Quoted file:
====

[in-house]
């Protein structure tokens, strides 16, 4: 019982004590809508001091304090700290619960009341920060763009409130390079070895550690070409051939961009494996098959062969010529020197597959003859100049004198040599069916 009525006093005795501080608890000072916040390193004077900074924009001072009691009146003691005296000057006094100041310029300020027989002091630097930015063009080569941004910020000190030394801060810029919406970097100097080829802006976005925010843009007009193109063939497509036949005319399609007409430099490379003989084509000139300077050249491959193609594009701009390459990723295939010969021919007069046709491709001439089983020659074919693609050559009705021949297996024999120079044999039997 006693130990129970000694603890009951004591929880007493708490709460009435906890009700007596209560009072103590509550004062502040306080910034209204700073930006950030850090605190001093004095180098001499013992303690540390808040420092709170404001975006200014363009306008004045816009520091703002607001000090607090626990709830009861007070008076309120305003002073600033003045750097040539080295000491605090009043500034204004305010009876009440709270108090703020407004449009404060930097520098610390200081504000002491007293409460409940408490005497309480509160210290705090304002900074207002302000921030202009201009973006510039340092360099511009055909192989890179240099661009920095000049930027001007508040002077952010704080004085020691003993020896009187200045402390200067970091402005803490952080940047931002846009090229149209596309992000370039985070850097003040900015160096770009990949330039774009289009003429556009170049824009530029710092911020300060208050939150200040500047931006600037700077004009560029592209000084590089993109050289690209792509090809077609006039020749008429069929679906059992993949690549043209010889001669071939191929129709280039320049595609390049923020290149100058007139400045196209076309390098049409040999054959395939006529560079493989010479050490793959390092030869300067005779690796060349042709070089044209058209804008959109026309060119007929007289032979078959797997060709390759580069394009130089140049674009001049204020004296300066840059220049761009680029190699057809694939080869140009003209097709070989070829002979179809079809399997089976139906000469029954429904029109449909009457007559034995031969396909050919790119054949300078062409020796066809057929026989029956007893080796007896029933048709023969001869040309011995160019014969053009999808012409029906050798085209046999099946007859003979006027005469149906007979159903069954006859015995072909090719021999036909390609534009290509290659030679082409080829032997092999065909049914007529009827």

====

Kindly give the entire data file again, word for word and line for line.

[in-house]
């Protein structure tokens, strides 16, 4: 019982004590809508001091304090700290619960009341920060763009409130390079070895550690070409051939961009494996098959062969010529020197597959003859100049004198040599069916 009525006093005795501080608890000072916040390193004077900074924009001072009691009146003691005296000057006094100041310029300020027989002091630097930015063009080569941004910020000190030394801060810029919406970097100097080829802006976005925010843009007009193109063939497509036949005319399609007409430099490379003989084509000139300077050249491959193609594009701009390459990723295939010969021919007069046709491709001439089983020659074919693609050559009705021949297996024999120079044999039997 006693130990129970000694603890009951004591929880007493708490709460009435906890009700007596209560009072103590509550004062502040306080910034209204700073930006950030850090605190001093004095180098001499013992303690540390808040420092709170404001975006200014363009306008004045816009520091703002607001000090607090626990709830009861007070008076309120305003002073600033003045750097040539080295000491605090009043500034204004305010009876009440709270108090703020407004449009404060930097520098610390200081504000002491007293409460409940408490005497309480509160210290705090304002900074207002302000921030202009201009973006510039340092360099511009055909192989890179240099661009920095000049930027001007508040002077952010704080004085020691003993020896009187200045402390200067970091402005803490952080940047931002846009090229149209596309992000370039985070850097003040900015160096770009990949330039774009289009003429556009170049824009530029710092911020300060208050939150200040500047931006600037700077004009560029592209000084590089993109050289690209792509090809077609006039020749008429069929679906059992993949690549043209010889001669071939191929129709280039320049595609390049923020290149100058007139400045196209076309390098049409040999054959395939006529560079493989010479050490793959390092030869300067005779690796060349042709070089044209058209804008959109026309060119007929007289032979078959797997060709390759580069394009130089140049674009001049204020004296300066840059220049761009680029190699057809694939080869140009003209097709070989070829002979179809079809399997089976139906000469029954429904029109449909009457007559034995031969396909050919790119054949300078062409020796066809057929026989029956007893080796007896029933048709023969001869040309011995160019014969053009999808012409029906050798085209046999099946007859003979006027005469149906007979159903069954006859015995072909090719021999036909390609534009290509290659030679082409080829032997092999065909049914007529009827």